Monday Devotion: John Milton on Submission


John Milton (1609 – 1674)

Background and Context

John Milton is a famous English writer of the seventh century. He is also considered one of the great writers of the English language. He is very gifted and studious man who delights in studies till midnight. Being born into Christian family, Milton had passion to write for Christianity. He wanted to serve God through his poems because he wanted to become an epic poet. He stated that he was an outcome of his father’s intense desire to see him as a man of literature.

Because of his highly edification and gift of oration, Milton was appointed secretary in the government of Oliver Campwell in 1649. But Milton also could not stay away from political and religious controversies at his time because of his controversial writings on the contemporary political situation and divorce.

Milton wrote two great epics, Paradise Lost and Paradise Regained as well as a moving dram, Samson Agonistes after he lost his sight at the age of forty-three. Richard Foster presents two short poems of Milton In My Great Task-Master’s Eye and On His Blindness in the Spiritual Classic respectively. These poems talk about the crisis of faith, and the abundant grace of God to trust his will simultaneously.

 Major Themes

            The main theme of these two short poems is submission to God’s will. Milton wrote his first poem at the age of twenty-three. In this poem, he feels that he wasted his many years without achieving anything in his life. He complains against the dynamic time of God. Milton reflects back to his youth and murmurs how the time passed away without any delay but he had not accomplished anything. The writer seems very concerned for his future. He stresses that he is nearly turn to adulthood, yet he feels immature. Milton has introduced his each idea very effectively that every word gives the impression to the readers. The piece of writing clearly presents the picture of hollow life. Milton feels empty inside and sees the clouds of uncertainty around him.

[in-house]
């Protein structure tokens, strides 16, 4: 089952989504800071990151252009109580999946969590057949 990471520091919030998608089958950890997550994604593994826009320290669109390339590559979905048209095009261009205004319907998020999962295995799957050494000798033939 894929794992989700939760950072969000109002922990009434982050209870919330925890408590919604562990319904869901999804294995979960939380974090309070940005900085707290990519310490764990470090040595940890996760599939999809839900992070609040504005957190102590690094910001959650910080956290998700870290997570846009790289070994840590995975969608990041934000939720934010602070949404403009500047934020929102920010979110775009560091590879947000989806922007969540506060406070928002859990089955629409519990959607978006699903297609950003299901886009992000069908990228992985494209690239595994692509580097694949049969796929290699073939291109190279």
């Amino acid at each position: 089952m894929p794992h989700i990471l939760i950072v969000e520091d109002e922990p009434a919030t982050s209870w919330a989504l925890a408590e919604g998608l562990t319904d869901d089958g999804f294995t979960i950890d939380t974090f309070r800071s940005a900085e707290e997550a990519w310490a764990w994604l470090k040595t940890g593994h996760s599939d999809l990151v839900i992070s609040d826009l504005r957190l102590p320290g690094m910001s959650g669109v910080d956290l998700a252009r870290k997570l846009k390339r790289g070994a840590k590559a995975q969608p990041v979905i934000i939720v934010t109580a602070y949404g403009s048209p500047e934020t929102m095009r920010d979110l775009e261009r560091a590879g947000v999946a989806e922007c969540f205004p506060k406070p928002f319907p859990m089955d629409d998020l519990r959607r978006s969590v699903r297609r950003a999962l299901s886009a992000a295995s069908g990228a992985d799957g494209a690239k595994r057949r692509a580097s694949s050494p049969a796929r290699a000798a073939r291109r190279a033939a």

Right after his uncertainty, Milton discovers what he really needs in faith-crisis situation. He learns to submit his life, future, and concerns to God. Milton further states not his will, but the will of heaven be fulfilled in his life. He learns that what God has ensured for us by his will, not our will, will be the final result in our life.

In this second poem, Milton mourns for his blindness. He fears that his great talents are going to be useless since his eyes are blind now. He wants to serve God writing an epic, but he is left now in the dark state of the sight. Milton murmurs again because his talent, knowledge, and passion to serve God become ineffective. He, as in his youth, is convicted again that God does not need work or gift of man’s hand. God wants submission from us. Finally, Milton submits himself to God for his will to be done. Forster puts more emphasis, “Milton submits to God’s will for him, aligning himself with the submission of the angels to the will of God (171)”.

Application

The study on John Milton is very relevant and contextual to me. There is not any space that I found where I can speak against Milton. Before I considered the call of God in my life, I also felt inconclusive for future. I wanted to use my every skill and talent to serve God. I wanted to serve God in every way. I desired to be busy serving God. But I did never think that busyness keeps us far away from the fellowship with God.

Another anxiety was concerning about my age. I used to think that I am also now going to turn an adult, but I have not learned anything. I found myself immature, timid, and weak toward responsibilities. I also felt my life is useless and meaningless. My wills were my first priority than any others. Therefore, I found all anticipations of Milton were mirror for me. In all essence, God put his mild yoke on me so I might learn from him. I submitted myself in God’s will for reshaping of my life. The spiritual discipline of submission molded me.

The discipline of submission is misinterpreted for one’s benefit in the postmodern world. People do not want to submit to their elders and authority. Our contemporary church also practices unhealthy disciplines of submission. People especially this generation feel hard to submit to each other. The biblical meaning of submission from original text is distorted. Between husband and wife in the family also feel uncomfortable to be submissive because the submission is blended as bondage or being slave. This kind of attitude surely creates pride and wickedness in the family and church. Therefore, the contemporary preachers, church, and Christian institution should teach the believers about the discipline of submission. They should challenge the believers, students, and leaders to epitomize the life of Jesus by living by speech and deed.

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